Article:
Today’s blog is a follow-up to my blog on November 24, 2008, regarding a rather obscure FHA program that offers financing on the purchase of distressed properties. With so much attention focused on the escalating rate of home foreclosures, the FHA is really pushing this particular program. The result, I’m told, is that more of these loans have closed nationwide in the last eighteen months than have closed since the start of the program in the 1950’s.
We know that much of our nation is in financial crisis, and the big bank bailouts are constantly in the news. The success of this specific government program is one bright spot on the horizon, yet it’s getting very little coverage. If you are the type of person who can do roughly anything around the house, from minor jobs like fixing a leaky faucet to major repair projects such as replacing a leaky roof, you might want to explore this government-backed financing option. It’s called the 203(k) program. It’s open to first time home buyers as well as to investors.
As mentioned in my earlier blog in November, with the 203(k) program you get one loan to cover both the cost of acquiring the property and the repairs. The repair portion of the loan goes into an impound account that you draw upon as the repair work progresses. If you understand how a construction loan works, it’s my understanding that the repair portion of the 203(k) operates in the same way, with a portion of the total repair cost withheld until all of the work is completed.
The down payment amount for an owner/occupier is the same as for a conventional FHA loan, about 4.5 percent. Investors, by contrast, will have to put down 15 percent, but that’s still less than the twenty to thirty percent that most investor loan programs require. The down payment is calculated on the estimated amount of cost of acquiring the property plus repairs, or 110 percent of the as-repaired cost, whichever is less. Any money left over after the repairs are made can be used for further improvements such as new appliances, repainting, or even to reduce the loan balance.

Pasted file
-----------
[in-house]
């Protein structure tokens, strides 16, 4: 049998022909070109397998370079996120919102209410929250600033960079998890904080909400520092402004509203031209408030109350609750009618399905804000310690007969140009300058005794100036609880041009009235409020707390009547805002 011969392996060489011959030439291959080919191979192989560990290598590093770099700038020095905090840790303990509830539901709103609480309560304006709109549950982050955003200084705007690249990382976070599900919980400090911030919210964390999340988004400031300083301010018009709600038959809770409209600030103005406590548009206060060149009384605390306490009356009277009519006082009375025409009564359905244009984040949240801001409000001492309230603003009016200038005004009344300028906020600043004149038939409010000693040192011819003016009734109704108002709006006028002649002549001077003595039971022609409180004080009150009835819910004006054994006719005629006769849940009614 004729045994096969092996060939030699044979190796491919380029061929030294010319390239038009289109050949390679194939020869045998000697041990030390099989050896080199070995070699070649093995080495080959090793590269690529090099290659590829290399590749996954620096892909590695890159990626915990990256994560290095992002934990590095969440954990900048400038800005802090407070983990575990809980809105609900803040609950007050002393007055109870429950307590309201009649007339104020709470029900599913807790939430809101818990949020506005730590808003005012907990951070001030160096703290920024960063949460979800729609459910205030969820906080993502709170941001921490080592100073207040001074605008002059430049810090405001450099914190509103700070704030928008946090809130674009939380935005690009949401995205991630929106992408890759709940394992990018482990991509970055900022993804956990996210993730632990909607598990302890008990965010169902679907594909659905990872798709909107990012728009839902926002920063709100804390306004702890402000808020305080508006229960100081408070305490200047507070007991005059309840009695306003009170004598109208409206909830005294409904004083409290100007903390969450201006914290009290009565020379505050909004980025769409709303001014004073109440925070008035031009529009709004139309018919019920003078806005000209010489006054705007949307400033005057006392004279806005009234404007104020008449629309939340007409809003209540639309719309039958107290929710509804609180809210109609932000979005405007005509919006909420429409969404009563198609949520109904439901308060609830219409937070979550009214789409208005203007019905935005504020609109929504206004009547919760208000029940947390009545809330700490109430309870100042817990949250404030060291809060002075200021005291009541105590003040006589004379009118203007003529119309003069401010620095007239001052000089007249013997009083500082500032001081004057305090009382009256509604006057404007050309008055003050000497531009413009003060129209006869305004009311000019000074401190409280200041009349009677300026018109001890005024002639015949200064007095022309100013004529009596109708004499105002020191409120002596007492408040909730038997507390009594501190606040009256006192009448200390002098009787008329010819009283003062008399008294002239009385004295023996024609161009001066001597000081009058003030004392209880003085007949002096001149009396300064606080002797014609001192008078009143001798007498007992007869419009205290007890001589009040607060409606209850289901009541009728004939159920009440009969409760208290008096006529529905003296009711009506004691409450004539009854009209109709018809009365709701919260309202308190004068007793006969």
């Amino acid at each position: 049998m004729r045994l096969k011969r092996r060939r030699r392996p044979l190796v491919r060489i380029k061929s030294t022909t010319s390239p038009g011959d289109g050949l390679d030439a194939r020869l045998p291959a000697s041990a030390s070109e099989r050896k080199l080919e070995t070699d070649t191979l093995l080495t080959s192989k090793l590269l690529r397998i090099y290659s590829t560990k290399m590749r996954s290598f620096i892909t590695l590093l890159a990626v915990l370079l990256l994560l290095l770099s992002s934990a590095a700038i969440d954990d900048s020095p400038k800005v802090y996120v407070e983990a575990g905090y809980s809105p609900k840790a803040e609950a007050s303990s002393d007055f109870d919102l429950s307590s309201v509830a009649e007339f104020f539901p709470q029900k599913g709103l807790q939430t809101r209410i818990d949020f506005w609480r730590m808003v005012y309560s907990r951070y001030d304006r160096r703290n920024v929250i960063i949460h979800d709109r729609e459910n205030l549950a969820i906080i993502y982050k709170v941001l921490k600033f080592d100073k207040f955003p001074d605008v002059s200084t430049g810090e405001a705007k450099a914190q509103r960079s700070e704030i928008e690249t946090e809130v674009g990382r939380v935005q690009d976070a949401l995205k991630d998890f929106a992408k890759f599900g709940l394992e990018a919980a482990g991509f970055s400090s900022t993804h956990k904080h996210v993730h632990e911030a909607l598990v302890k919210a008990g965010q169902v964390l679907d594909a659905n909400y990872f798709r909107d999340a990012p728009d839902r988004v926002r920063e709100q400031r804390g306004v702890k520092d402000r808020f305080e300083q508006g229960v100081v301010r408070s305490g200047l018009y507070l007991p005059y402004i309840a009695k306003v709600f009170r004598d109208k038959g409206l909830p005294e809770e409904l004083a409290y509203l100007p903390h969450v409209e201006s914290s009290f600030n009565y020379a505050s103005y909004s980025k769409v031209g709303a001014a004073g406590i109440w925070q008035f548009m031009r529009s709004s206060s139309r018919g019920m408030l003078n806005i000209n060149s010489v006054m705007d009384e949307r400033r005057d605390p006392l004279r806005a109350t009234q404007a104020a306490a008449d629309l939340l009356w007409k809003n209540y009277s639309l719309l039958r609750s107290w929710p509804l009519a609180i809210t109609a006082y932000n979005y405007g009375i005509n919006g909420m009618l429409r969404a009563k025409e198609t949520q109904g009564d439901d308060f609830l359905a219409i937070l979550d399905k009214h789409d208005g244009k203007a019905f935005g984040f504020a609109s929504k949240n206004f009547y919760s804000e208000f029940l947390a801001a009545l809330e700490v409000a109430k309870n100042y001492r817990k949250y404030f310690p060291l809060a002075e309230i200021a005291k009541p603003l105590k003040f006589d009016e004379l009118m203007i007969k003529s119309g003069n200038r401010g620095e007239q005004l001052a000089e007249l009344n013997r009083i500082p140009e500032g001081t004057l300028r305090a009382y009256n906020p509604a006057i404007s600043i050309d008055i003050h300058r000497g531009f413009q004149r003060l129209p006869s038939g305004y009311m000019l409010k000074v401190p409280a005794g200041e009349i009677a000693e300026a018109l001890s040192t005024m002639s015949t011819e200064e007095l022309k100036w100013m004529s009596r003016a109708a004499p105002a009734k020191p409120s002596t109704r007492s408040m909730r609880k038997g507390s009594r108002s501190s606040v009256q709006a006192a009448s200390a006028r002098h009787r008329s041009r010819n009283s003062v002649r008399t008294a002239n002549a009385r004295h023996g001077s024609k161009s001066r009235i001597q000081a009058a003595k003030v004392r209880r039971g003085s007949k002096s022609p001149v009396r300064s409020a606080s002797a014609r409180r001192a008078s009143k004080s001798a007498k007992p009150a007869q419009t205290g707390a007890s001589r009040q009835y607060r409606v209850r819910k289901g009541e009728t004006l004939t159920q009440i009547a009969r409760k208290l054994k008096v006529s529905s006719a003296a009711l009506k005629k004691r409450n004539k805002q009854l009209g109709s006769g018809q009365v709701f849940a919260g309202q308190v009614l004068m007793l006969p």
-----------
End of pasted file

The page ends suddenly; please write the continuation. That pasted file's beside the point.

Almost any type of repair job qualifies for this program, excluding non-essential luxuries such as a swimming pool, spa or tennis court. Code compliance work, safety improvements, and replacement of mechanical and electrical systems are just a few of the many improvements that fit this program. Even making your property more energy efficient will qualify.
If you are currently searching for that perfect lender-owned home, you know all too well that most of them are in pretty rough shape. Most bank-owned properties have been vacant for a long time; some have been vandalized, and/or neglected. So if you are considering fixing up a run down property, either as your new home or as an investment, this program might work for you. For details on the program, contact a local FHA mortgage banker in your area. Contact us if you want information on how to locate a lender owned property in the Palm Springs area.